(2003) Francés, (2014) Francés, (2016) Portugués , (2016) Aragonés, (2018) del Norte to Primitivo,
What's Freudian or wrong about calling Spain s "very civilised" first-world country? They have a few things with bulls that some people consider uncivilised, but, on the whole, they are as civilised as most countries in Europe.
 
Camino(s) past & future
Walked in "2016," "2018"
Perhaps I live in a different world. But hearing the word "civilised" in such a casual manner in this day and age sounds so weird. Using the phrase in the context of a story around Oxaca, Mexico seems especially strange.
 

Bert45

Active Member
Camino(s) past & future
(2003) Francés, (2014) Francés, (2016) Portugués , (2016) Aragonés, (2018) del Norte to Primitivo,
Henry the dog was talking about Spain, not Mexico, being civilised. A Freudian slip is usually regarded as revealing something in the subconscious of the speaker or writer, often of a sexual nature.
 
D

Deleted member 67185

Guest
Perhaps I live in a different world. But hearing the word "civilised" in such a casual manner in this day and age sounds so weird. Using the phrase in the context of a story around Oxaca, Mexico seems especially strange.
I guess I'm a bit puzzled, because I don't understand the issue with henrythedog's characterization of the Camino de Santiago's in Spain as "a straightforward village-to-village walk through a very civilised first-world country". It has been frequently mentioned in that way, especially as one way of describing the difference between walking a Camino, from a wilderness backpacking trip. :)
 
D

Deleted member 67185

Guest
Very well made point which I was trying to articulate.

I think some of the above responses meant to say "economically developed" instead of "civilised."
No, I meant what I stated. Saying that Spain is civilized, did not state that other nations were not.
 

AlwynWellington

Veteran Member
Camino(s) past & future
please see signature
@Zordmot, your topic named as "Preparing physically to walk the camino" covers, to my mind, about one quarter of what is necessary.

Getting up a few hills is important along with going down the other side, safely.

And others above say most walks that get talked about on this site, for the most part are village to village rambles of what ever distance you want to cover each day and usually you will pass café, bars and farmacia each day.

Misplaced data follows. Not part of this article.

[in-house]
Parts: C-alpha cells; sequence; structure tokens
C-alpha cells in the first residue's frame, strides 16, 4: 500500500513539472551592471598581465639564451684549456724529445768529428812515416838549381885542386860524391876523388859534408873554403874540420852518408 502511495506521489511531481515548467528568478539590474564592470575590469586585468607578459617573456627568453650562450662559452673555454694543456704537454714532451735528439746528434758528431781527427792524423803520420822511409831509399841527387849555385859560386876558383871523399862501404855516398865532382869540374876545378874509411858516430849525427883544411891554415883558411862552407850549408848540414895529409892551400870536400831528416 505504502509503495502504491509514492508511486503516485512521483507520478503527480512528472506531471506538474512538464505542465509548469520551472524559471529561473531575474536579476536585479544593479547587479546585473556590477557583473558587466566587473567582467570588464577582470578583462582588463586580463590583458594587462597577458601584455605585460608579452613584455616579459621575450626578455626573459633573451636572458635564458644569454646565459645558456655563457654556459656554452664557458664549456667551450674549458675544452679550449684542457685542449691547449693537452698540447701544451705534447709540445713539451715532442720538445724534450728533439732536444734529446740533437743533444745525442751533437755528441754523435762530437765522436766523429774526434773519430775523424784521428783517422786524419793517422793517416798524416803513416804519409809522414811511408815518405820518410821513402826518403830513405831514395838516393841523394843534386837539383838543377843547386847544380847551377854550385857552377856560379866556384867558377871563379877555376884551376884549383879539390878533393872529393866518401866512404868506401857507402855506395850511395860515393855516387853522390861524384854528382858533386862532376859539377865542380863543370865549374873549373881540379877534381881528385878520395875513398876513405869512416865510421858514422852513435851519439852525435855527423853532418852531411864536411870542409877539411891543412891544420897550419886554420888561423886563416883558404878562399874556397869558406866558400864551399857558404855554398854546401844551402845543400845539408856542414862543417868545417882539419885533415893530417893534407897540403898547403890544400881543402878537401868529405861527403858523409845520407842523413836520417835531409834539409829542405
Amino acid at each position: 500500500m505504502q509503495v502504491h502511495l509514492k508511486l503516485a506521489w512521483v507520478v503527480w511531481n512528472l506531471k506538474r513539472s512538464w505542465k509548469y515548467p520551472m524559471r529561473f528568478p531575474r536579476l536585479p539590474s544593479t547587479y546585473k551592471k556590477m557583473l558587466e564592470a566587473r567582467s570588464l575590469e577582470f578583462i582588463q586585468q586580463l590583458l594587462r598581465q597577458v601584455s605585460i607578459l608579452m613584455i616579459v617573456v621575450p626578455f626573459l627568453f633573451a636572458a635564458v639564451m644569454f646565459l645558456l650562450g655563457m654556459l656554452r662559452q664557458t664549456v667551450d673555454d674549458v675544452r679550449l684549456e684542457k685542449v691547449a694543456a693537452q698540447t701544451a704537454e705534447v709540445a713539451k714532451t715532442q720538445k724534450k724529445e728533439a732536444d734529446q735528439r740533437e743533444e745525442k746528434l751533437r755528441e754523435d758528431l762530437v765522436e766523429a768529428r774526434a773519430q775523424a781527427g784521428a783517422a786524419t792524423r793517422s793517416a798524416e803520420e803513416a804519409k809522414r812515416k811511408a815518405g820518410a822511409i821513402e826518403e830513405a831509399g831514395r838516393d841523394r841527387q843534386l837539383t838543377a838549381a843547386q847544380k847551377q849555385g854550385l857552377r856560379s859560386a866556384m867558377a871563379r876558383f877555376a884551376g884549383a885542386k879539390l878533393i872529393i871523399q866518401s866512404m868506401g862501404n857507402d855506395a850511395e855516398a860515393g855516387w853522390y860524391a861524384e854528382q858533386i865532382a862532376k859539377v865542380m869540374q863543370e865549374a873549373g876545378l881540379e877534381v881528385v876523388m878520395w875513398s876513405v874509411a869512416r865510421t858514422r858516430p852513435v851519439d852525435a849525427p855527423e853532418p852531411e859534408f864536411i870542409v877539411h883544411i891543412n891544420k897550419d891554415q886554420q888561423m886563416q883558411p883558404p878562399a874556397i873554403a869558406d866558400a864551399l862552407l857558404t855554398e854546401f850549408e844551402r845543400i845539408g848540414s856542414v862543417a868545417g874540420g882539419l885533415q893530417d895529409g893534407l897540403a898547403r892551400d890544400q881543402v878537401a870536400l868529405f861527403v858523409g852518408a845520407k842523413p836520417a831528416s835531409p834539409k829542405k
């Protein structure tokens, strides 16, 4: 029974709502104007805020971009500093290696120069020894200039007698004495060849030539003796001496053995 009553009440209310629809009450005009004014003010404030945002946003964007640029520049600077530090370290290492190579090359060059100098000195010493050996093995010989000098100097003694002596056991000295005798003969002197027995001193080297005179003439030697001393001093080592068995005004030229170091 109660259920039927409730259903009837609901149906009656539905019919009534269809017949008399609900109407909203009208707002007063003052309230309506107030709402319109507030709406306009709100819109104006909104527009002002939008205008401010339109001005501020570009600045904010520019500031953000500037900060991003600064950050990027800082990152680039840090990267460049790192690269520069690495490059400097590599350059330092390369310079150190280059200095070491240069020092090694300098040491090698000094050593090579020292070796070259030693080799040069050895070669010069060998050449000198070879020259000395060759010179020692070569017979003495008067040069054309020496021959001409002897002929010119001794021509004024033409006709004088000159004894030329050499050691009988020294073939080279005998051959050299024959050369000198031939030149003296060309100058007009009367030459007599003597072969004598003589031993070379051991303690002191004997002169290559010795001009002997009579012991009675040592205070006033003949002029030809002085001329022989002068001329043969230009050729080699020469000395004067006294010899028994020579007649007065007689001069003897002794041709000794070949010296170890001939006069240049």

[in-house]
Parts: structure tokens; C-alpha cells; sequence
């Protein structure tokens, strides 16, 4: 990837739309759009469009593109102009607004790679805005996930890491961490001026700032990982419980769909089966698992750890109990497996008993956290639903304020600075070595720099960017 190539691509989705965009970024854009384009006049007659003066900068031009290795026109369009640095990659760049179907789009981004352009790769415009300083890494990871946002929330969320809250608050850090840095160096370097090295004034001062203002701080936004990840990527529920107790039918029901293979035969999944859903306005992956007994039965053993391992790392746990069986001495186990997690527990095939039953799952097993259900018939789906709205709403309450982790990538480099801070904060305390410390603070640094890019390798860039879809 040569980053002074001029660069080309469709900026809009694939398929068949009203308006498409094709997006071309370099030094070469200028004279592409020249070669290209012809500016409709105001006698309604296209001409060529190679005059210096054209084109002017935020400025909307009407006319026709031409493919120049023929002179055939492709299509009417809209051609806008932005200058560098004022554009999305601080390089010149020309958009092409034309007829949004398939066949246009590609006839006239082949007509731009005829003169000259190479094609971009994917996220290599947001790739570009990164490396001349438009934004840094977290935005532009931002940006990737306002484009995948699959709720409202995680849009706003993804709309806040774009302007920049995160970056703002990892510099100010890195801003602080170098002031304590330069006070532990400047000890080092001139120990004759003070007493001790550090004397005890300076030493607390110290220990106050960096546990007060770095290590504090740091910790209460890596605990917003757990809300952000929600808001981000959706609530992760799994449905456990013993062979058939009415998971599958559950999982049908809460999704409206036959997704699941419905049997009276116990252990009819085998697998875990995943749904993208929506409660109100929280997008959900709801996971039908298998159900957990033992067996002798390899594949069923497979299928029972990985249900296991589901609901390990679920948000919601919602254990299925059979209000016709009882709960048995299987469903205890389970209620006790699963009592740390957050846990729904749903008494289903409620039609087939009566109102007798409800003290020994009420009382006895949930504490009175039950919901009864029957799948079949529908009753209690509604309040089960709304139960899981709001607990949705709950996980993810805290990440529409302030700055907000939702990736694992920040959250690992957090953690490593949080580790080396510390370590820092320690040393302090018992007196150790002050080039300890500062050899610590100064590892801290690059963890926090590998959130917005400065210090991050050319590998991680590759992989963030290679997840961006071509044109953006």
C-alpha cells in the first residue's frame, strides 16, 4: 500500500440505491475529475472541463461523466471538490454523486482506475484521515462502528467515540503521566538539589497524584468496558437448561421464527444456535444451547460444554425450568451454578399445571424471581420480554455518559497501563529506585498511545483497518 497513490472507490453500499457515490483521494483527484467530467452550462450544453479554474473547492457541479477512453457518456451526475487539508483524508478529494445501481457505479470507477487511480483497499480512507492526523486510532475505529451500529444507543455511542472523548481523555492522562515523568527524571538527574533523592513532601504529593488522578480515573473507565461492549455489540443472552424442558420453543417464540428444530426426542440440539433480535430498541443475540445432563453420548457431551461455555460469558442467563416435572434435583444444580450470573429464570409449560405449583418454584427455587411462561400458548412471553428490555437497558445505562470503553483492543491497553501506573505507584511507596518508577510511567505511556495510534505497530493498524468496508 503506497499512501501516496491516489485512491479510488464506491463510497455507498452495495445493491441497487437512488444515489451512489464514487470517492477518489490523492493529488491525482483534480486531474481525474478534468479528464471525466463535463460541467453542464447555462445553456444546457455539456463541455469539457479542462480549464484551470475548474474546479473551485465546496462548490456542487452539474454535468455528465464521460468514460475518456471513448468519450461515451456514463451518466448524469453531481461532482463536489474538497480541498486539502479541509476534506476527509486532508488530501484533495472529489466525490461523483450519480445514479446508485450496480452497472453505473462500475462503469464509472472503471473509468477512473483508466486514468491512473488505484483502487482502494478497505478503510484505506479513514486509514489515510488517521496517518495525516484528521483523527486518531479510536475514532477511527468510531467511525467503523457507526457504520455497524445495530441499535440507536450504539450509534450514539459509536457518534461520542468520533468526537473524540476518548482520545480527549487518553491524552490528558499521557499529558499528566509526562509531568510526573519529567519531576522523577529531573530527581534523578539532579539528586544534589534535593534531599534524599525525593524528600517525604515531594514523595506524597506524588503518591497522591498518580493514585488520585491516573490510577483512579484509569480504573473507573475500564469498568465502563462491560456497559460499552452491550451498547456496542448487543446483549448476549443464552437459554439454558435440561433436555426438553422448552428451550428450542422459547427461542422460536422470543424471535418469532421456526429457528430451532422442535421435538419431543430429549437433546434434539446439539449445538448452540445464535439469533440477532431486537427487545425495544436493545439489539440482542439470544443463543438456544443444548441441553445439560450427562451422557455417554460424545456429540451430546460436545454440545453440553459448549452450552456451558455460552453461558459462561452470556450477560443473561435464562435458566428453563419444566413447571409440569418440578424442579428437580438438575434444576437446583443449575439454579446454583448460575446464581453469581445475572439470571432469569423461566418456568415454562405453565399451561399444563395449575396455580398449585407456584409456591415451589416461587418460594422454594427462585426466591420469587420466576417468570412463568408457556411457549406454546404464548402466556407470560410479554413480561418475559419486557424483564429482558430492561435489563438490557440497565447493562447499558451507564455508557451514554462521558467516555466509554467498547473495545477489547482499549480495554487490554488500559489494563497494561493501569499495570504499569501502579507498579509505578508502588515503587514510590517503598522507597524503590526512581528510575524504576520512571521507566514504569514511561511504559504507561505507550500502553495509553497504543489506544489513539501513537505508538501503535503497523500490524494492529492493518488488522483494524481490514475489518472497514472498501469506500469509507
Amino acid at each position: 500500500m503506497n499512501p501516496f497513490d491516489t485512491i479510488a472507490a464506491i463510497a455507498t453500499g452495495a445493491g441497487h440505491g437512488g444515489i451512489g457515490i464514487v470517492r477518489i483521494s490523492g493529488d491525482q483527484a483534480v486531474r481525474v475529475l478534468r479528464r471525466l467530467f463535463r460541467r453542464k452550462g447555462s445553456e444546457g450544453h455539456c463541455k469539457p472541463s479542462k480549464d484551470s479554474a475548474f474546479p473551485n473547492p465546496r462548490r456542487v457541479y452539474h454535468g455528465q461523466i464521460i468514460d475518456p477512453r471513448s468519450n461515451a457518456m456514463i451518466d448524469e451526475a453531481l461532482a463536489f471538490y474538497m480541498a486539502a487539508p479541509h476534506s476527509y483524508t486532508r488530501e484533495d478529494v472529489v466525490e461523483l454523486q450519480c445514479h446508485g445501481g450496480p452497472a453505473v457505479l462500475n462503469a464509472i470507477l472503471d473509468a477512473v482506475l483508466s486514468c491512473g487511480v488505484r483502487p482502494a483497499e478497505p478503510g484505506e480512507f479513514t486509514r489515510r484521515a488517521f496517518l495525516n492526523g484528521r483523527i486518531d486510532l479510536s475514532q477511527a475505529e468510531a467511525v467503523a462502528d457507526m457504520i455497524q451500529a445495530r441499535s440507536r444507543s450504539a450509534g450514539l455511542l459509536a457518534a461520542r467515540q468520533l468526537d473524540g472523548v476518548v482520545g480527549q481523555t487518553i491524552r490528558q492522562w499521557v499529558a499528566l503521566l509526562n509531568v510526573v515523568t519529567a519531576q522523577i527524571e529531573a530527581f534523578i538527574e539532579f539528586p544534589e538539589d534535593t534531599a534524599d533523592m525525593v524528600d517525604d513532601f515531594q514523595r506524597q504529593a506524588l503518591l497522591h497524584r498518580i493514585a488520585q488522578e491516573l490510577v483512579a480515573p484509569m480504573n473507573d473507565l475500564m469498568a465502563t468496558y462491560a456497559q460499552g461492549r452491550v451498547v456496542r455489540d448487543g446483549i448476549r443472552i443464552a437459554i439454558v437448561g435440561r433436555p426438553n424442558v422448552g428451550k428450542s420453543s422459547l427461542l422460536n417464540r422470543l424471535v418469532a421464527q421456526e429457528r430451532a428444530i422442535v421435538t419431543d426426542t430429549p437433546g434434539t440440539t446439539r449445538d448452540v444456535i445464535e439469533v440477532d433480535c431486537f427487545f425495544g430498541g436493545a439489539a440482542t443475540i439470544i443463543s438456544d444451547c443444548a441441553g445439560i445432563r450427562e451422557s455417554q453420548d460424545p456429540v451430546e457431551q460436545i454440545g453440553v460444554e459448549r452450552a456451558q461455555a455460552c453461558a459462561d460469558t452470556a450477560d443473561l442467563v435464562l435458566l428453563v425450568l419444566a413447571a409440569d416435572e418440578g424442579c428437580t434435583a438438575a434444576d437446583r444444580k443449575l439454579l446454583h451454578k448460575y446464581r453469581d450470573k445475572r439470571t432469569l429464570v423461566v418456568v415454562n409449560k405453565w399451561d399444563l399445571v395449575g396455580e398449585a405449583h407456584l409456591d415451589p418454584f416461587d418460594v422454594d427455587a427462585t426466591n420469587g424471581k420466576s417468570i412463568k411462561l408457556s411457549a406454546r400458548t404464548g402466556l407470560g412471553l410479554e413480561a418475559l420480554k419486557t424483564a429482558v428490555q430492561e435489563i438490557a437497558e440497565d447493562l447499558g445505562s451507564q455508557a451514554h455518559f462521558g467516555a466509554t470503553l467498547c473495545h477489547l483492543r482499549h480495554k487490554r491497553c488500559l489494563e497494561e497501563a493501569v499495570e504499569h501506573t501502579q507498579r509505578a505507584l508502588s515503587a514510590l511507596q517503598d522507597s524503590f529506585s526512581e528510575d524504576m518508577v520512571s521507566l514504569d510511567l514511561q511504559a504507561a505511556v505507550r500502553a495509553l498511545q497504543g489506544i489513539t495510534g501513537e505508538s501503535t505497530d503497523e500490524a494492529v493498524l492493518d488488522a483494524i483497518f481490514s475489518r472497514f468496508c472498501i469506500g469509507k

But about half the preparation is mental stamina to cope with change, misfortune, bad weather, accident, illness, whatever.

For example: stats gathered at the Pilgrims' Bureau at Santiago show the town started from. My recollection of, some years ago, looking at stats from the major starting points showed a discrepancy: many more were leaving, say, Saint-Jean or Burgos in a year than arrived at Santiago. Is the answer, in part, they were not physically prepared or not mentally prepared or both or something completely different.

Kia kaha (take care, be strong, get going when you can)
 

Bert45

Active Member
Camino(s) past & future
(2003) Francés, (2014) Francés, (2016) Portugués , (2016) Aragonés, (2018) del Norte to Primitivo,
I am given to understand that the majority of people walking the caminos are Spanish. It seems to be quite usual for them to walk a camino for two weeks (annual leave, or a portion of their annual leave) from a given start point, and start again the next year from where they finished the last year. It could be that they only walk for one week, and so finish their camino in four or five years (for the Francés). this could account for the discrepancy in starters and finishers.
 

Lirsy

Active Member
Camino(s) past & future
Primitivo, Norte, Francés, Volunteer Hospitalero.
this could account for the discrepancy in starters and finishers.
Another possible reason is that many pilgrims that have already reached SdC several times decide to stop somewhere before Sarria, avoiding the massive number of pilgrims in the latest 100 km.

By the way, as the Spanish goverment allowed us to make some sport (this starting today), I started today trainning a little for my next Camino. After near two months at home ... I really need a little trainning!!:p

I hope to be able to start a Camino in about two months (if everything goes well with the corona!). Considering the season, I am thinking of the Camino del Norte ... But I do not know if I will be able to resist the opportunity to walk the Camino Frances during the summer and almost empty of pilgrims. For me, the Camino Frances was, up to now, a winter Camino.
 
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Raggy

Veteran Member
Camino(s) past & future
2017, 2018, 2019
It has long been a dream of mine to spend time in Oaxaca. I think I might train for the trip by walking a camino.

(No, really. Oaxaca has been on my bucket list since I can't remember when).
 
D

Deleted member 94911

Guest
Preparing for Camino makes it very safe saves numerous problems like injury and blisters
during this pandemic I walk every day 22 km this morning 15/20km most days
i would be on 19 day of Camino only for pandemic
really enjoying local walks mountains beaches and swiming in open sea
be safe and cool down
 

RJM

Veteran Member
Camino(s) past & future
A few times
Very well made point which I was trying to articulate.

I think some of the above responses meant to say "economically developed" instead of "civilised."
This is per dictionary.com website:
adjective
1. having an advanced or humane culture, society, etc.
2. polite; well-bred; refined.
3. of or relating to civilized people: The civilized world must fight ignorance.
4. easy to manage or control; well organized or ordered:The car is quiet and civilized, even in sharp turns.

Sure, I will buy that as a description of Spain. Why not? How would you know what they meant to say instead?
Certainly my experience of Spain, and having spent time in other countries that had almost no infrastructure, economy or security, where we were required to travel heavily armed and in fear for our lives everyday I can see where one country could be categorized as civilized and another as uncivilized (whatever the circumstances that cause it to be).